Confirming our hypothesis, a comparison of the distance estimations in both conditions revealed a significant difference, t(51) = 2.11, p = .039, d = .59. Participants in the uncertain condition provided significantly higher distance estimates (M = 17.99, SD = 10.53) than did participants in the certain condition (M = 12.79, SD = 7.29). Importantly, mood did not differ in the two conditions (t < 1), thus ruling out that mood is driving the effect. Furthermore, mood did not correlate with the distance estimations, r = .009, p = .95.


The results of Experiment 2 confirmed our hypothesis that uncertainty leads to greater perceived distance. Participants gave higher spatial distance estimations when they were primed with uncertainty as compared to when they were primed with certainty. Mood was unrelated to distance. Interestingly, this experiment shows that the relation between distance and uncertainty seems to be bidirectional such that greater distance leads to more uncertainty but that uncertainty also leads to greater estimates of distance.

General Discussion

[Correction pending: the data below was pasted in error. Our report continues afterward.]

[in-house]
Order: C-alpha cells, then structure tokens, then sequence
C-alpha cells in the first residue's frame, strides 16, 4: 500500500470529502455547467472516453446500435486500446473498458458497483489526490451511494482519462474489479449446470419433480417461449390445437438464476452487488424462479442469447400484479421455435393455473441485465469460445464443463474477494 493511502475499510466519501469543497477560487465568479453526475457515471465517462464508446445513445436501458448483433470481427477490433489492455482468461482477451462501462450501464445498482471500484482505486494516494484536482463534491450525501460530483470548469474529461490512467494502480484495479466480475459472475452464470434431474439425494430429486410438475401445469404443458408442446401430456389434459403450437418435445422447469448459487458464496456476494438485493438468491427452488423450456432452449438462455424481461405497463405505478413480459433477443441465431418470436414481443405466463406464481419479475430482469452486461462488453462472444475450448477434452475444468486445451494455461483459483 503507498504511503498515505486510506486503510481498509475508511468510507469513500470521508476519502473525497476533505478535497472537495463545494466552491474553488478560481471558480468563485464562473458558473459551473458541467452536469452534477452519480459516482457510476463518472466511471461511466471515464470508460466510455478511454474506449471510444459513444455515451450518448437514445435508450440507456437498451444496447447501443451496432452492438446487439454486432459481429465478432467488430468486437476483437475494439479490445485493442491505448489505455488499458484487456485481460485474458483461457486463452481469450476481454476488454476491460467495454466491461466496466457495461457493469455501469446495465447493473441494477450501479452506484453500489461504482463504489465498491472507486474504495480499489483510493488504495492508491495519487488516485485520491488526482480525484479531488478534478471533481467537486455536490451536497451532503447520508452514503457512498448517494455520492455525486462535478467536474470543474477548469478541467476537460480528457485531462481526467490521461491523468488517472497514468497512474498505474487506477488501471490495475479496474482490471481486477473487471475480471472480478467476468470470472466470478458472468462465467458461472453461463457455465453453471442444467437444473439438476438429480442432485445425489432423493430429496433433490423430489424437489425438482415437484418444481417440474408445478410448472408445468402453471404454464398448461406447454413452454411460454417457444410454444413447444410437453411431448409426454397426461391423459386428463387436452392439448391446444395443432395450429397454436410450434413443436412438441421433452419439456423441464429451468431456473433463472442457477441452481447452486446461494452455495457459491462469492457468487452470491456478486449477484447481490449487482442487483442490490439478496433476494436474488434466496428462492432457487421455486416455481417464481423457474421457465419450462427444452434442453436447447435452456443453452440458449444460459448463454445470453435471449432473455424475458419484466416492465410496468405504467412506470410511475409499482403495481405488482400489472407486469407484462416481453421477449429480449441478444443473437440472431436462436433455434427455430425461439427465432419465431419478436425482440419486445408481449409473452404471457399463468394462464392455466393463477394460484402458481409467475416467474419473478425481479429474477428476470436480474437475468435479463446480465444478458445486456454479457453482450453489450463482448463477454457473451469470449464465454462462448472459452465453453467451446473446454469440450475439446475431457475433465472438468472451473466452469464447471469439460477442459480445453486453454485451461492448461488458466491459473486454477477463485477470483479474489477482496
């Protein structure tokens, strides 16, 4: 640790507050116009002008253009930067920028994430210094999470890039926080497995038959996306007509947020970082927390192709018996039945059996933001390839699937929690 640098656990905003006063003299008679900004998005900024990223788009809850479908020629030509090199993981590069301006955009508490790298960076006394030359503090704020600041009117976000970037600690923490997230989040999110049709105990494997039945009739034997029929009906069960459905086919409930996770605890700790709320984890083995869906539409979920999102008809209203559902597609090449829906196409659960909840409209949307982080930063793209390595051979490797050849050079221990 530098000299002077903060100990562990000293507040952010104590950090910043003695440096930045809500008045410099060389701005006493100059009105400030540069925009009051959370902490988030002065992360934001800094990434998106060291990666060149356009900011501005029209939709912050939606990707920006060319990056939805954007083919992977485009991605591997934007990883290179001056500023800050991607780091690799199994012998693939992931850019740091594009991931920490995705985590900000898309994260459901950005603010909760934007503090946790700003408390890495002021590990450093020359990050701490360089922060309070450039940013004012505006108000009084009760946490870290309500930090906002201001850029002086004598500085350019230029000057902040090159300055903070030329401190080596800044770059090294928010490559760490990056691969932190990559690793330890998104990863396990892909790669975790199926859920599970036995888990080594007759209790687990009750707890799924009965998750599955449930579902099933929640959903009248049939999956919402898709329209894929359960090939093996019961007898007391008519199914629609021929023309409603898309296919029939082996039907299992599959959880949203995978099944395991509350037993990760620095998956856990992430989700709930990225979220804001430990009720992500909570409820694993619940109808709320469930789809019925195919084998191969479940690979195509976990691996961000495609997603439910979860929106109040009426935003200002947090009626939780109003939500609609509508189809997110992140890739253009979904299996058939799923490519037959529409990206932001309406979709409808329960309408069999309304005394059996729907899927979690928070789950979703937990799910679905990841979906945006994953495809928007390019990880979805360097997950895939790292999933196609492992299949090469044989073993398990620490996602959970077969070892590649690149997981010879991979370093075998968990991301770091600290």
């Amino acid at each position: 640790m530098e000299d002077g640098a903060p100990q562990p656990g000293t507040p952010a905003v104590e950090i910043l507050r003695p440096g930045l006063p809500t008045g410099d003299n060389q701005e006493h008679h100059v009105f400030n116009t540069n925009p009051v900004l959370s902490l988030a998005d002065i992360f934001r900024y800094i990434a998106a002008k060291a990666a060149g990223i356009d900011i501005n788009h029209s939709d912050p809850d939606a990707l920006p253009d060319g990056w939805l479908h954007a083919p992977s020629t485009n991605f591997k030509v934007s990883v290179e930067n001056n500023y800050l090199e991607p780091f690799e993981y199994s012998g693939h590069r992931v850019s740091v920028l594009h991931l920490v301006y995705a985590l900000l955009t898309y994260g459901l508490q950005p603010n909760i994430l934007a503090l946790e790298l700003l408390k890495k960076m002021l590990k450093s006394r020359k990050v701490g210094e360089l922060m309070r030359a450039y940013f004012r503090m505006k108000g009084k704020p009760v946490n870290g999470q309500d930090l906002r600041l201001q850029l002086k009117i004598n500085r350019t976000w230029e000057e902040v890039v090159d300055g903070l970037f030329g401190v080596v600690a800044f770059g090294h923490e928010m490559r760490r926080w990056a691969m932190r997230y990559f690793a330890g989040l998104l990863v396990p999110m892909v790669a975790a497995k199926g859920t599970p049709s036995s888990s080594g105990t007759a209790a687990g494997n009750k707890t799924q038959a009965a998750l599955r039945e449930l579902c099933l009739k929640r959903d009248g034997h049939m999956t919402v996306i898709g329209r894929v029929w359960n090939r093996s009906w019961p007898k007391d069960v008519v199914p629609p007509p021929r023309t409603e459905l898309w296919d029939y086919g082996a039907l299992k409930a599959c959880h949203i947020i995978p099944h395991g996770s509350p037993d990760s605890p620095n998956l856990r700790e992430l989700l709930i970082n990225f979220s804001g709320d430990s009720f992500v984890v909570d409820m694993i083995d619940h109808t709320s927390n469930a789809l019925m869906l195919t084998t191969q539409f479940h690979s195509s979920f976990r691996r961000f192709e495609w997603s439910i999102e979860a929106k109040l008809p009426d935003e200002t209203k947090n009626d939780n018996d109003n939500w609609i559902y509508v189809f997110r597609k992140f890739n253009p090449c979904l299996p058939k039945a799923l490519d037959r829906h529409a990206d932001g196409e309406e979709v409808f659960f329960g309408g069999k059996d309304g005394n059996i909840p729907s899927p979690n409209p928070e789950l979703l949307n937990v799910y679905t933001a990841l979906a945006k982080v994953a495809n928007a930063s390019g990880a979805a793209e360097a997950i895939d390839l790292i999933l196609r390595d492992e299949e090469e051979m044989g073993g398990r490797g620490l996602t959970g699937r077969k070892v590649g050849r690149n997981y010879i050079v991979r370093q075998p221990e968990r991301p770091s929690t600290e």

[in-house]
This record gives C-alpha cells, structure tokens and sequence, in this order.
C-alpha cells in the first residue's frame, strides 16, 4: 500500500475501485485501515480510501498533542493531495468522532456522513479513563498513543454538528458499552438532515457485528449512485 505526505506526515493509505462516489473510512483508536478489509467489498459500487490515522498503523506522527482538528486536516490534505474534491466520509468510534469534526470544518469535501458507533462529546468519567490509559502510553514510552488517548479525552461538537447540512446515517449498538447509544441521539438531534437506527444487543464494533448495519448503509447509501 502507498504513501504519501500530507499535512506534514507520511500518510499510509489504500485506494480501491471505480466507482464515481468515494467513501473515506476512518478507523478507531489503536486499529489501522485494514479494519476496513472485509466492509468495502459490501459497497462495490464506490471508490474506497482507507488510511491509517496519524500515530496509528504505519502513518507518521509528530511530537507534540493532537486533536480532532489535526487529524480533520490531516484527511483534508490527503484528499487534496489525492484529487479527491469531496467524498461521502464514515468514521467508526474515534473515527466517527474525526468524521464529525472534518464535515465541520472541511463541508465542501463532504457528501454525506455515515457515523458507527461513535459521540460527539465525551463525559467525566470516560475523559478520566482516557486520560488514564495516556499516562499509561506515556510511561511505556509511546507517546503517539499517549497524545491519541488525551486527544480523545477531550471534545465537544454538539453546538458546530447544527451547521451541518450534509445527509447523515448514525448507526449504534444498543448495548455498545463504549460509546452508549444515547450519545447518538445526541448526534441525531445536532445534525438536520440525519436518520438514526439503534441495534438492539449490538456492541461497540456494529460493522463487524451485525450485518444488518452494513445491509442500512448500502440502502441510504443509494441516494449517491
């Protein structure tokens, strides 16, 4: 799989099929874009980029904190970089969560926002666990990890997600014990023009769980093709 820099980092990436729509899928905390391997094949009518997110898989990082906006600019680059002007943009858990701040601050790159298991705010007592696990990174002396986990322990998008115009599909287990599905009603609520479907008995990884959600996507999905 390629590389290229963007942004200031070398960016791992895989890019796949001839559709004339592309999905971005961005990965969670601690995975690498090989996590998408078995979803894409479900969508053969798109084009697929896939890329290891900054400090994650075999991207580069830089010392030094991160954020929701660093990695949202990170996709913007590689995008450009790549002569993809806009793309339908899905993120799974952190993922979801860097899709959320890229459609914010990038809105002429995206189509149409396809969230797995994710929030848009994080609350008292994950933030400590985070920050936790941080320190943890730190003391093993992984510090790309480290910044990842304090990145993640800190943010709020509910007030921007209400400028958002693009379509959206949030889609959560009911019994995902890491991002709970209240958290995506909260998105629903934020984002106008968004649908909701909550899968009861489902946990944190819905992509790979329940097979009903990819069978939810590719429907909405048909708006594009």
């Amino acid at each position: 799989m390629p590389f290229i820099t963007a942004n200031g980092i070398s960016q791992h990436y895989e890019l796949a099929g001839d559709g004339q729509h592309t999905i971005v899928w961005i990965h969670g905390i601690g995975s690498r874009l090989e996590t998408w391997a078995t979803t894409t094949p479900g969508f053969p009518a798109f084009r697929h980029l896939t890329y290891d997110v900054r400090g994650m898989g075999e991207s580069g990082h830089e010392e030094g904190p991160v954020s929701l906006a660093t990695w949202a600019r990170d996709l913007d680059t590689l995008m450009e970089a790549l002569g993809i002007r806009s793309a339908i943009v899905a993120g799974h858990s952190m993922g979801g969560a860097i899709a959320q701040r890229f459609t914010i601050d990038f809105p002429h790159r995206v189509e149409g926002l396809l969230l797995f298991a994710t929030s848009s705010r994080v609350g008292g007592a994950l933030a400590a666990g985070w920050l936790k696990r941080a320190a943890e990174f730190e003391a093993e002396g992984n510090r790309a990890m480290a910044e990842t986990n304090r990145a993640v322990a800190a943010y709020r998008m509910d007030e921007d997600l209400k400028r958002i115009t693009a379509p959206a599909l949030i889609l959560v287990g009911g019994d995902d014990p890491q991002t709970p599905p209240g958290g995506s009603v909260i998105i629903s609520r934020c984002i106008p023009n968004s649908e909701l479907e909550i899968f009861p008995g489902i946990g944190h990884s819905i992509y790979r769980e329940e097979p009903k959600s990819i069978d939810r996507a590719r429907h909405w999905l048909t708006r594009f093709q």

Although there is by now an abundance of research on the influence of distance on many different variables, the psychological meaning of distance is less clear. One essential question that arises from past research is what distance means psychologically. What could be one psychological construct underlying the phenomenon of psychological distance? The current investigation explored this question by building on CLT’s assumption that uncertainty is an important factor of psychological distance. Two experiments provide evidence that feelings of uncertainty are bidirectionally related to one dimension of psychological distance, namely spatial distance. Specifically, we found that distance causes increases in uncertainty (Experiment 1) and that uncertainty increases distance judgments (Experiment 2). These studies demonstrate that feelings of uncertainty and distance are interrelated and share a common meaning. Thus, experiencing distance also means experiencing feelings of uncertainty. Thinking of a far off place or a distant future also elicits feelings of uncertainty. Conversely, feeling uncertain also makes events or places seem further away and this relationship is not explained by mood.